That's another thing if you have special diets, which I did at the time, make sure that whomever your baker is, that she or he is on your side as to what you want. Do not go to someone who does not respect what you want. You are paying for the cake. They may say they are an artist and they have always done it a certain way, but you are paying and as an artist, they should be flexible. Artistic ability is a show of compliance and flexibility to make something beautiful out of almost anything... or even difficult situations.


Food Network Lets Them Eat Cake

The Food Network is an American cable network that airs series and specials about one of our most beloved subjects - food. The Network is viewed in 80 million households and by half a million people per day. It's seen in the United States, Australia, New Zealand, Korea, Thailand, Singapore, the Philippines, Monaco, Andorra, France, and the French-speaking territories in the Caribbean and Polynesia. Canadians now have their own version, Food Network Canada.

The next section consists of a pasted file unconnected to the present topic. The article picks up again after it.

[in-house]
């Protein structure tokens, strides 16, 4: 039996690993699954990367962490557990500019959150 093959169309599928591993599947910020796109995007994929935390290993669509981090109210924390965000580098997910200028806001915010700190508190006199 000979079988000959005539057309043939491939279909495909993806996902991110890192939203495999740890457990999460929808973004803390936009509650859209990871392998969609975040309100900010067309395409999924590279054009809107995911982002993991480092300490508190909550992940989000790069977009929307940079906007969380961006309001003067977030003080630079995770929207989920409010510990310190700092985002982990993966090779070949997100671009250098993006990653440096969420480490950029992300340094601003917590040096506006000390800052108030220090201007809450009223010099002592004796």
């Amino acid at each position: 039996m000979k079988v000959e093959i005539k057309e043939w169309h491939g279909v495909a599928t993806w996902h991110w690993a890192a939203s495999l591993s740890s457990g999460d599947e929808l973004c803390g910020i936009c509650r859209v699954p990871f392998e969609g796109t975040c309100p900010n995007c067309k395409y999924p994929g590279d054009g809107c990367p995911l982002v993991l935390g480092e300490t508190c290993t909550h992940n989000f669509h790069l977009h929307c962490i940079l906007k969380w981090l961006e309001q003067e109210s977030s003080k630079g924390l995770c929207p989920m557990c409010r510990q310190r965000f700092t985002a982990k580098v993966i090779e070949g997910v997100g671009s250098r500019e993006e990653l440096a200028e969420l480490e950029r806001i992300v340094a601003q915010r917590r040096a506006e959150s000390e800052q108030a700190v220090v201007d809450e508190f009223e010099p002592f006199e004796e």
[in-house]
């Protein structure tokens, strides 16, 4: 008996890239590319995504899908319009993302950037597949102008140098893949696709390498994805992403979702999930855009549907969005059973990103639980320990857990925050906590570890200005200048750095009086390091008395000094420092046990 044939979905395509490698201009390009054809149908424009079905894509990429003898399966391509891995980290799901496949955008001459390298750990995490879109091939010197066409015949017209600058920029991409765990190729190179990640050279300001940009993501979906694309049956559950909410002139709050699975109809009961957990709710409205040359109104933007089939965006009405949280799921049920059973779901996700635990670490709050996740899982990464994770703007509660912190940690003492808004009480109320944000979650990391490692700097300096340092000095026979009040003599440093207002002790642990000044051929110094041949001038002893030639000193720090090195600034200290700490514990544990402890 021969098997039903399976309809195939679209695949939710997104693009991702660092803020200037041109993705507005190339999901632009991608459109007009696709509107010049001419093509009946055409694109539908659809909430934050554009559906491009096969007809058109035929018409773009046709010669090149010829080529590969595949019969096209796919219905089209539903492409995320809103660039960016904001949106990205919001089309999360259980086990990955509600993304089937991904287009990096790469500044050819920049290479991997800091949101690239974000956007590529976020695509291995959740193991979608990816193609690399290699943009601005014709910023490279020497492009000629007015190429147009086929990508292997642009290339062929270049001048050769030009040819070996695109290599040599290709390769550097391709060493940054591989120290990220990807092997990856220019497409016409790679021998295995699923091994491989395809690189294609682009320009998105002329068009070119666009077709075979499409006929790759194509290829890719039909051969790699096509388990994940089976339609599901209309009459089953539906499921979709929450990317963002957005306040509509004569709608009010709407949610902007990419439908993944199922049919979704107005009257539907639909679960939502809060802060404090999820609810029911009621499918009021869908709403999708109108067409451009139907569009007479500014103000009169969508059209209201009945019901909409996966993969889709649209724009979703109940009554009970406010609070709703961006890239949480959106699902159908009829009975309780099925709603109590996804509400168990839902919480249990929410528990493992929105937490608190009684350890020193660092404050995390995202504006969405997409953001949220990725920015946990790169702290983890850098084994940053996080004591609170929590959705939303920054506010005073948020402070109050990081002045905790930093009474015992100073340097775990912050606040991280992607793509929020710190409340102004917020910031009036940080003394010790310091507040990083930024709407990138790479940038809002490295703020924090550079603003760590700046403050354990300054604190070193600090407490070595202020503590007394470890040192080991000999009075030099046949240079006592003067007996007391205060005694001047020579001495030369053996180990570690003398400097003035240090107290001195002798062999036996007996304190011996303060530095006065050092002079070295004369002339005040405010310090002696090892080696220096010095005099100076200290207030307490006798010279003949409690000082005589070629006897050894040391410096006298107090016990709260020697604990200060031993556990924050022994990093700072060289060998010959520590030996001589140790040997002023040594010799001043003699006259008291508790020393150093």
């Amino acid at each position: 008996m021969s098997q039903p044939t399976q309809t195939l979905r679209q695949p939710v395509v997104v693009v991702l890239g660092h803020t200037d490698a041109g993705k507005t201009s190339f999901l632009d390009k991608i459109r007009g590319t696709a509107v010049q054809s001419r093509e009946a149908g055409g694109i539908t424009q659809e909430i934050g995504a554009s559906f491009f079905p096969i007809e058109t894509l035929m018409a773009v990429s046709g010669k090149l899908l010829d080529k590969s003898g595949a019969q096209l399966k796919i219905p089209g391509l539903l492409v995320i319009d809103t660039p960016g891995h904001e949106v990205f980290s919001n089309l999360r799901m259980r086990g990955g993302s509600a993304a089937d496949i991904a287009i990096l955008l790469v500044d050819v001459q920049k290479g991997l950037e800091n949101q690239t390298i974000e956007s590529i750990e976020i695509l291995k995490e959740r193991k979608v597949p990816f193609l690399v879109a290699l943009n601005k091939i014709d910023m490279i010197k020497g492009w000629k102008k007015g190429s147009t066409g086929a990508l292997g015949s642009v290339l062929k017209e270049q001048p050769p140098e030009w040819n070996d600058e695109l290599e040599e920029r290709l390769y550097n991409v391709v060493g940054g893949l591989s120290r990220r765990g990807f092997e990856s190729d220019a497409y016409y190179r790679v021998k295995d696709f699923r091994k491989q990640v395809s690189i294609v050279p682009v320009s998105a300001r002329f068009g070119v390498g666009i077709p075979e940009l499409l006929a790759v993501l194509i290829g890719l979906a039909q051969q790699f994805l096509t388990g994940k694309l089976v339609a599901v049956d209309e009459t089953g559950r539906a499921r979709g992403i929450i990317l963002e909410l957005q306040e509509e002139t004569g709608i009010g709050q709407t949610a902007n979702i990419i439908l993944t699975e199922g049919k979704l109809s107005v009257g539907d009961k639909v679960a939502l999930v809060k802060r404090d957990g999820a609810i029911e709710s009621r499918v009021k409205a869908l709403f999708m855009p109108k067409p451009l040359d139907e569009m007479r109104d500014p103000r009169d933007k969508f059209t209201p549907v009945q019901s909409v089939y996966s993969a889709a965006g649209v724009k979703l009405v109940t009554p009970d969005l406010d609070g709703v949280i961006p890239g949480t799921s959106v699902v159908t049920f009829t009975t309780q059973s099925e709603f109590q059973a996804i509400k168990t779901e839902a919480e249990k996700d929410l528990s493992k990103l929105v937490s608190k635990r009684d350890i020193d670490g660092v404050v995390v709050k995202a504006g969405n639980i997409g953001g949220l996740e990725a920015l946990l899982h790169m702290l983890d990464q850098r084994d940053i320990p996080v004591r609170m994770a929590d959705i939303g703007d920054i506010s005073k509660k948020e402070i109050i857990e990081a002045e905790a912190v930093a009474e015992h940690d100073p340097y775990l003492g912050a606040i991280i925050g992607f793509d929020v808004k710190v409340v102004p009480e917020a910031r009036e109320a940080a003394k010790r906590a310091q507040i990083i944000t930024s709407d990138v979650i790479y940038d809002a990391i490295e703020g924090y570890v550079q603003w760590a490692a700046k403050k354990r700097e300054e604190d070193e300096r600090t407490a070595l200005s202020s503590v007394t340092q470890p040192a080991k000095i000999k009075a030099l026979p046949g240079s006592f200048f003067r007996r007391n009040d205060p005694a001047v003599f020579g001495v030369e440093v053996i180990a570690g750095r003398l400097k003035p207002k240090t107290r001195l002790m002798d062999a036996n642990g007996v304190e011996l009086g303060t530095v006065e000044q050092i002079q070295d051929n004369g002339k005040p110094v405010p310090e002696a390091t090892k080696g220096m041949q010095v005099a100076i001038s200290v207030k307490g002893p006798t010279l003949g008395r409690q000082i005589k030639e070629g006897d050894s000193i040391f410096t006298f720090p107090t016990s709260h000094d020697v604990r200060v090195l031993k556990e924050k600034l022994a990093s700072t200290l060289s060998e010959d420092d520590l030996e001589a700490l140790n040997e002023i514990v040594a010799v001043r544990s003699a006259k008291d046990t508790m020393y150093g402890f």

Every Sunday night, the Food Network Challenge (which has reached franchise status and offers cash prizes big enough to remodel your kitchen) hosts the largest and most memorable food competitions around the world.

Here's a sampling of the competitions for the world's best cakes:

Wedding Cake Challenge - Teams vie for the bragging rights (and $10 grand) for creating the world's most spectacular wedding cake.

Spatulas and pastry tubes are augmented by high tech weapons such as Homaro Cantu's Class IV laser that sears edibles at 2,800 degrees Fahrenheit and ink-jet printer that prints photographs on soy-based edible paper.

Disney Dream Desserts - Student pastry chefs create four desserts and a three-foot tall chocolate and sugar centerpiece as they compete at the Happiest Place on Earth for a $14,000 scholarship and an internship in the Disney kitchens.

Mystery Birthday Cake - Five top-notch cake designers are challenged by a client from hell whose identity and criteria for the birthday cake will not be revealed until minutes before the six-hour competition begins. (Colette Peters took home the $10,000 first prize in 2005.)